But if you’re hoping to see Dixon get his comeuppance, once again you may be only partly satisfied, but then you may also be surprised. And if you’re expecting this film to be a whodunit and anticipate the kind of closure that a solved mystery gives you in the end, expect to be frustrated. This just isn’t the kind of film that wraps things up neatly, or gives you that warm and comfy sense of closure. More than almost any film you can name, this is closer to real life than a narrative. And in real life there are no neat denouements.

Just as in real life there are no pure heroes or villains. As Willoughby turns out to be no kind of demon, so Mildred turns out to be no kind of angel. Her anger sometimes crosses over into rage, in part because she feels some culpability in her daughter’s death. She puts up the billboards out of desperation, knowing Willoughby isn’t personally to blame but believing that putting his name up in giant letters will keep her daughter’s case in the public spotlight, where it will have a better chance of being solved. But mostly she is trying to battle the dark cloud that says to her “there ain’t no God and the world’s empty and it doesn’t matter what we do to each other.”

So the film is not so much about solving the crime as it is about Mildred’s redemption. This comes about through her interactions with Willoughby, who continues to surprise her even after you’d expect; with her son Robby (Lucas Hedges of Manchester by the Sea), who wishes she would stop her crusade since it won’t bring her sister back; with her ex-husband Charlie (John Hawkes of Everest and Lincoln), who feels the same and who also surprises her in a less positive way; and from James, the “town dwarf” (Peter Dinklage, on a break from Game of Thrones), whose budding romance with her—you guessed it—doesn’t turn out the way you might anticipate.

But unlooked for as it may seem, this film turns out to be even more significantly about the unlikely redemption of Officer Dixon—brought about again in part by Willoughby’s influence, and contributing again in part to Mildred’s character arc. Sam Rockwell has always been an excellent actor but his performance in this film is every bit as masterful as McDormand’s. I’ve seen no better performances on film this year, and would be surprised if Oscar nominations did not wait for both of them—and perhaps for Harrelson as well. In a year when he starred in six films (including the major critical and popular hit War for the Planet of the Apes), this is far and away Harrelson’s most memorable performance, and one that may garner him his third Oscar nomination. As for McDonagh, he may be looking at another nomination for the screenplay as well as, perhaps, one for best picture. The film has already won this year’s People’s Choice Award in Toronto, and is nominated for 11 British Independent Film awards. Look for more success in awards season here. Four Shakespeares for this one.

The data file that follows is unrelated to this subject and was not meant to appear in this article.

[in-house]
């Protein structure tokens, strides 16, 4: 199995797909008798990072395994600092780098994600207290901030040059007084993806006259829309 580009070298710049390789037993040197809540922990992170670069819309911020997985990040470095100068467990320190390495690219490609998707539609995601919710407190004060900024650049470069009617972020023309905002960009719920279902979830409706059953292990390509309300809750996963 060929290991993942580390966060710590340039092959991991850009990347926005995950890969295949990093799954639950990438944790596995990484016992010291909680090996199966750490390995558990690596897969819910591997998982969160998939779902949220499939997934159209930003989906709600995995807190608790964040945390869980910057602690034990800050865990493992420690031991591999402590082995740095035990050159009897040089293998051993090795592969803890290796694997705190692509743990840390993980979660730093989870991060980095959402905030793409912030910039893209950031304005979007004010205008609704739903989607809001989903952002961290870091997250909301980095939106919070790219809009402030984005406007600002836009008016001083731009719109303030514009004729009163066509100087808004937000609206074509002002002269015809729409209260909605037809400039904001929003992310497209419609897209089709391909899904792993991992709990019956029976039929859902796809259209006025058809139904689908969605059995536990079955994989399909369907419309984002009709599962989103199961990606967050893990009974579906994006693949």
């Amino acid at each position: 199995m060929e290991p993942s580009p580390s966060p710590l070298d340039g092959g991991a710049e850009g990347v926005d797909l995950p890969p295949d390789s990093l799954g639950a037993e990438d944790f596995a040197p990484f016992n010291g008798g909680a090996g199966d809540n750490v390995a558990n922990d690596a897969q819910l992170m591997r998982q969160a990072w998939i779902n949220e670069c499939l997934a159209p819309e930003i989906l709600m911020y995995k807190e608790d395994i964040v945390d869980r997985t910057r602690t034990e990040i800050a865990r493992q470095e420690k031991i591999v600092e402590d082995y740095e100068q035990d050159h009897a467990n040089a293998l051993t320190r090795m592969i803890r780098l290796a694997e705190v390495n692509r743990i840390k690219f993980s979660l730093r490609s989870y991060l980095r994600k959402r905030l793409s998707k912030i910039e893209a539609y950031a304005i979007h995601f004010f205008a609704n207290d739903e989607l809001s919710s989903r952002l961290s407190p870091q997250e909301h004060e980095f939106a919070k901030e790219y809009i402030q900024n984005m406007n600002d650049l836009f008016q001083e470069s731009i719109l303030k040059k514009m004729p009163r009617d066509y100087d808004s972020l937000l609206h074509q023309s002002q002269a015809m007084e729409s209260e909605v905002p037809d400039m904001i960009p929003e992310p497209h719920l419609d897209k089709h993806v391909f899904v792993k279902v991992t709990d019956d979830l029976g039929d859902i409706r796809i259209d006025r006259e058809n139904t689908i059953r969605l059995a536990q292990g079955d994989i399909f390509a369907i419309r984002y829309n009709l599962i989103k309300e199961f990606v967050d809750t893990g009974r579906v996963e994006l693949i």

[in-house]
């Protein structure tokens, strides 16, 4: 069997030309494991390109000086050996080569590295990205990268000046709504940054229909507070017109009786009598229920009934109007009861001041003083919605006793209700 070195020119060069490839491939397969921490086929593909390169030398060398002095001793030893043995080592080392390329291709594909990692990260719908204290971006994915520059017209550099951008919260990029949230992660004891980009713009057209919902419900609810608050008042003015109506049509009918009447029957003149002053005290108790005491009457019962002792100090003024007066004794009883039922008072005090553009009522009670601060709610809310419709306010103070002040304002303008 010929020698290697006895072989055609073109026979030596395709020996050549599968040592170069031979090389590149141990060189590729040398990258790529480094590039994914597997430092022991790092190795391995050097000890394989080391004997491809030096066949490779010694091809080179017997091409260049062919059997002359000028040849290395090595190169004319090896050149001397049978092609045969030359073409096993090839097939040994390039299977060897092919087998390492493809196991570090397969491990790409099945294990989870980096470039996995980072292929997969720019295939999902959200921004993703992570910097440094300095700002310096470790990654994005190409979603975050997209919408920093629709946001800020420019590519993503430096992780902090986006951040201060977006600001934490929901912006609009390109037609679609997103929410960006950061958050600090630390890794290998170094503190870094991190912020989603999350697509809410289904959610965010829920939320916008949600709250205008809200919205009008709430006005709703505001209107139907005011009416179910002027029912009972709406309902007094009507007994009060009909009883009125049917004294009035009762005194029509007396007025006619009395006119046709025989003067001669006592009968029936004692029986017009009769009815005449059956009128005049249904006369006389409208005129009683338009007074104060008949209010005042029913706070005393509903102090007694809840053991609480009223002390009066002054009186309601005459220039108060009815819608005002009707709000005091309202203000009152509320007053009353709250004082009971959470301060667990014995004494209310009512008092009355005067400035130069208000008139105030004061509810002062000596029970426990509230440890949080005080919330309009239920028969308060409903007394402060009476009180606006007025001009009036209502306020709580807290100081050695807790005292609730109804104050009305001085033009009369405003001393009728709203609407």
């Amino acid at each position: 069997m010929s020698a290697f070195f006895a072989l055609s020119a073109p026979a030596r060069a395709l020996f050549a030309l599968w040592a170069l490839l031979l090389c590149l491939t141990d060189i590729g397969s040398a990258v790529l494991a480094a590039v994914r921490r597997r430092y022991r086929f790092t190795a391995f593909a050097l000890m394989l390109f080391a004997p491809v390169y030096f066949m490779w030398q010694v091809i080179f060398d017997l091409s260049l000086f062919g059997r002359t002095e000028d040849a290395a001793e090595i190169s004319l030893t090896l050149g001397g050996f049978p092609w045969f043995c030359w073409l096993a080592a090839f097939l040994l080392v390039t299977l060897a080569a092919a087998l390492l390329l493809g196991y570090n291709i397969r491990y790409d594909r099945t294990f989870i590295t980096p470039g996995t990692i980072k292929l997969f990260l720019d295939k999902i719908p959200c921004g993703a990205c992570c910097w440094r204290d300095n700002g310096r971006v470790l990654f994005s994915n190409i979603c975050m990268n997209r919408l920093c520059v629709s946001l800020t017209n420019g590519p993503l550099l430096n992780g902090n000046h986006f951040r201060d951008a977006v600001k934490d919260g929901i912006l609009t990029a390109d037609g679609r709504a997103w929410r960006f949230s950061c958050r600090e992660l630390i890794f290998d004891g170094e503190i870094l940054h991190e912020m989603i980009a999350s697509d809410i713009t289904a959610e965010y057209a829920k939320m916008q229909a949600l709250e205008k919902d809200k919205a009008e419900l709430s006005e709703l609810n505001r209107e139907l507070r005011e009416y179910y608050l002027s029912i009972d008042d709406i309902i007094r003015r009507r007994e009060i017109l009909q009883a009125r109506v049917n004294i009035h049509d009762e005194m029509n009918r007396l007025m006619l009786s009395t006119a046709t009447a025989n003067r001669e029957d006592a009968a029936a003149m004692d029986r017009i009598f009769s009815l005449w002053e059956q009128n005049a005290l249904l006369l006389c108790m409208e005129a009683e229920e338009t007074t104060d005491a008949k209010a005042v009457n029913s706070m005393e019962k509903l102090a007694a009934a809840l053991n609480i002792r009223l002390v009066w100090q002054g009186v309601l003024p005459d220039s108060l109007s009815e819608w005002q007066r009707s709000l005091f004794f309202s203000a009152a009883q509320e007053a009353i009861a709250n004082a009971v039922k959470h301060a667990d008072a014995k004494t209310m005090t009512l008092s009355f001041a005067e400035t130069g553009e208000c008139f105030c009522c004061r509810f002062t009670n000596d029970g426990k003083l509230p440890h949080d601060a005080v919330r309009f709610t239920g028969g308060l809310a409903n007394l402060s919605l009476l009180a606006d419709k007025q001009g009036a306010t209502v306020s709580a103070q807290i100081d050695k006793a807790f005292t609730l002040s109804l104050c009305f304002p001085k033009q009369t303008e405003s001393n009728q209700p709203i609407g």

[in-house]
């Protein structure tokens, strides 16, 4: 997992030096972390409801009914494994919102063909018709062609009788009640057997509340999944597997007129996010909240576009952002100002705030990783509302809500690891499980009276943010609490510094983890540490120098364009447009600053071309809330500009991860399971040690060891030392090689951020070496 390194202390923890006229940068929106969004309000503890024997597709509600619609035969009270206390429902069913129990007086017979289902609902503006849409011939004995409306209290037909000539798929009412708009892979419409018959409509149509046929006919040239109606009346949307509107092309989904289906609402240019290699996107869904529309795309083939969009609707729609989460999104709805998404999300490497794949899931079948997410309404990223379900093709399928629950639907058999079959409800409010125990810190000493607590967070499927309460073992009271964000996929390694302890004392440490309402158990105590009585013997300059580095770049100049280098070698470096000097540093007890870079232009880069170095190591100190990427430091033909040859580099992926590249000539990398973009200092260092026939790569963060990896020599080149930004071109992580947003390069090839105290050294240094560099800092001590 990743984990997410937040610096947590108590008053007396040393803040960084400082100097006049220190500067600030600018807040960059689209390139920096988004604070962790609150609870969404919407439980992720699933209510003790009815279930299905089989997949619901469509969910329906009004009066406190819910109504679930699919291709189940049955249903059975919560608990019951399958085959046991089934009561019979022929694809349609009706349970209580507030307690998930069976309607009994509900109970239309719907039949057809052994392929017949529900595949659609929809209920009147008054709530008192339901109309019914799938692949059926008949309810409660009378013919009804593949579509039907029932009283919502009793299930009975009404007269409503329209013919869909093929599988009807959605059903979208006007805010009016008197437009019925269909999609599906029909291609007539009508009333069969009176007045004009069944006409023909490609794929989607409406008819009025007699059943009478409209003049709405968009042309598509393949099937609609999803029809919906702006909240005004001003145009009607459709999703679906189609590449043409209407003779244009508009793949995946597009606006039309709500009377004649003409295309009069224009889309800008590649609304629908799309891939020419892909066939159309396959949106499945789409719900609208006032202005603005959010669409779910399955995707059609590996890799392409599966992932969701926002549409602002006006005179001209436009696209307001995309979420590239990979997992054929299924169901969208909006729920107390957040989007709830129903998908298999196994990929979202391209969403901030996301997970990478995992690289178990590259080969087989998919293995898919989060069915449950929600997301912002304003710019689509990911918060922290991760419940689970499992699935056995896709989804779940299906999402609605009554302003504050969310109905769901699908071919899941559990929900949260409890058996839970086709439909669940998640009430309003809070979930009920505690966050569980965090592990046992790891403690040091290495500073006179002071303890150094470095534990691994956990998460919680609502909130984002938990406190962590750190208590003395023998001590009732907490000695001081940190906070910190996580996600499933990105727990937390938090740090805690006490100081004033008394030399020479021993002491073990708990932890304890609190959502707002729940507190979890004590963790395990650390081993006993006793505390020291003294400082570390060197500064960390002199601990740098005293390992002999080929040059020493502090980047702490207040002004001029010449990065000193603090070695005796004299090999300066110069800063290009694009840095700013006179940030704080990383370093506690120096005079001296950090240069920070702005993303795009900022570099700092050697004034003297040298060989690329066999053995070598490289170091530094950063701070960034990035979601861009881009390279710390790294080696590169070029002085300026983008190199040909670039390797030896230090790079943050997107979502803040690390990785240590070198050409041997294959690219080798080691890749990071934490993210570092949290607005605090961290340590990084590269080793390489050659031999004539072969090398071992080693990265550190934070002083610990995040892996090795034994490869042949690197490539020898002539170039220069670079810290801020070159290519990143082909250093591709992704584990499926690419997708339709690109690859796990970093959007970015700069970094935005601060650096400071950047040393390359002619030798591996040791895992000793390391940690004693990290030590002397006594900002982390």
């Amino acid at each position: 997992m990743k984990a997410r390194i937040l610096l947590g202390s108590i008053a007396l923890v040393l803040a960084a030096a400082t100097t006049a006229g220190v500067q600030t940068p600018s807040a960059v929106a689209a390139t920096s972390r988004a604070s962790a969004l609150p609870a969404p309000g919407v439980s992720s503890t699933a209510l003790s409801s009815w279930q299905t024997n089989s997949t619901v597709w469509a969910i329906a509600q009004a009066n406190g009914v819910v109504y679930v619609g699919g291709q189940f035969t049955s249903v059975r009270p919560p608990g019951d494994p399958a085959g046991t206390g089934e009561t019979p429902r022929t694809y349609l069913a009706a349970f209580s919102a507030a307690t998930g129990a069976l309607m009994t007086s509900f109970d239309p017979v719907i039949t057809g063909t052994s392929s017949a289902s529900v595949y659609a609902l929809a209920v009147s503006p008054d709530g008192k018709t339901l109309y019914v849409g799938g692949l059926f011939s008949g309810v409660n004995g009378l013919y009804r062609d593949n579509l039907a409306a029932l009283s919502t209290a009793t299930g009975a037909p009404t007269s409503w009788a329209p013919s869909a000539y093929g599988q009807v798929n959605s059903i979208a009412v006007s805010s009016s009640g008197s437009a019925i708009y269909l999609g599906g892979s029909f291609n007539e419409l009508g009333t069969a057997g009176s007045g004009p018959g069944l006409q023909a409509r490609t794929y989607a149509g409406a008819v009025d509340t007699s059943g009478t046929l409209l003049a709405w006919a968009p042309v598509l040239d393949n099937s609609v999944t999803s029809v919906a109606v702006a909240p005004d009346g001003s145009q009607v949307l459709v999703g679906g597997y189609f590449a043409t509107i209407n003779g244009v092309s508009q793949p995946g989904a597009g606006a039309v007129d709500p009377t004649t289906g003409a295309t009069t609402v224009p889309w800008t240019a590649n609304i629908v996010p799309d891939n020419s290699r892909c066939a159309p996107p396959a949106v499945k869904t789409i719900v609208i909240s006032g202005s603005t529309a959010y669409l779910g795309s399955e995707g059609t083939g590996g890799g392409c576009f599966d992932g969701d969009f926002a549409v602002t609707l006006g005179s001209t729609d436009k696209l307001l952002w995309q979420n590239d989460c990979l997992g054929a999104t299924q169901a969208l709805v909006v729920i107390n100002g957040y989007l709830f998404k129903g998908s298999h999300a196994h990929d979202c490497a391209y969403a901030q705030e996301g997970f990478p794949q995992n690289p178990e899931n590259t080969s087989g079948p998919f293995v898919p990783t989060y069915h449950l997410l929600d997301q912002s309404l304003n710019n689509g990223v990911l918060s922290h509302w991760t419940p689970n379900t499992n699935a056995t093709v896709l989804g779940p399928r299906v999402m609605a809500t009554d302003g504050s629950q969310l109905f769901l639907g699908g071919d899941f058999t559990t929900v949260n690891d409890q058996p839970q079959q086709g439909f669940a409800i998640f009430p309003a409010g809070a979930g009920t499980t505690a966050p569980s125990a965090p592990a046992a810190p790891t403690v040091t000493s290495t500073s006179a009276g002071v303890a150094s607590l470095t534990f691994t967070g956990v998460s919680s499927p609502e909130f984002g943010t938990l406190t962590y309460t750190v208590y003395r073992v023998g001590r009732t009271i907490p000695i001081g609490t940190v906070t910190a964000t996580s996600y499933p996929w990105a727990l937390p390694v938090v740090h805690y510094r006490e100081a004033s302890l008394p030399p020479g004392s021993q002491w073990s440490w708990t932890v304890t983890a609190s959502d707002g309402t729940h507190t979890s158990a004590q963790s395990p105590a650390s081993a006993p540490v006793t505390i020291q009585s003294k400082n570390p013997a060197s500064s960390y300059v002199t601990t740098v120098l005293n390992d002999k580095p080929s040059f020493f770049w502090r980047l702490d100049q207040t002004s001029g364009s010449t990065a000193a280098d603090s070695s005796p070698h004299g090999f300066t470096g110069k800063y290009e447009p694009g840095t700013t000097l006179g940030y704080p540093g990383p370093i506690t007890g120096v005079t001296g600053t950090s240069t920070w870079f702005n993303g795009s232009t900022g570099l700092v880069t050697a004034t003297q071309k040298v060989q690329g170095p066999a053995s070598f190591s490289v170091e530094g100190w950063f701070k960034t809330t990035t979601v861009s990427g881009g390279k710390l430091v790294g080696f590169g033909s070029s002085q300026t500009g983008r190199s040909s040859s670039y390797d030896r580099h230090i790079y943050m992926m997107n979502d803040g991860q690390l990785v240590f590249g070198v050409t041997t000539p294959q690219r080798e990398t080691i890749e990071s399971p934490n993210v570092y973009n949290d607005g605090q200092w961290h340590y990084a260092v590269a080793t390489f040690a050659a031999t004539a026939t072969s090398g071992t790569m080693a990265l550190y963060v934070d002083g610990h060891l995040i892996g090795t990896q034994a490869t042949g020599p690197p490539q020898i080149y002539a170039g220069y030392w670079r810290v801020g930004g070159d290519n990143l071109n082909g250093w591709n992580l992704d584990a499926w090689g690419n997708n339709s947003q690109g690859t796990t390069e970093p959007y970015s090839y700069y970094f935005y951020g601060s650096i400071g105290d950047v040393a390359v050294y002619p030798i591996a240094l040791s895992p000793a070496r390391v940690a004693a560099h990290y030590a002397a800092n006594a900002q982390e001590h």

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Jay Rudd

When word comes to Camelot that Sir Tristram has died in Brittany of wounds suffered in a skirmish, and that his longtime mistress, La Belle Isolde, Queen of Cornwall, has subsequently died herself of a broken heart, Queen Guinevere and her trusted lady Rosemounde immediately suspect that there is more to the story of the lovers’ deaths than they are being told. It is up to Merlin and his faithful assistant, Gildas of Cornwall, to find the truth behind the myths and half-truths surrounding these untimely deaths. By the time they are finally able to uncover the truth, Gildas and Merlin have lost one companion and are in danger of losing their own lives.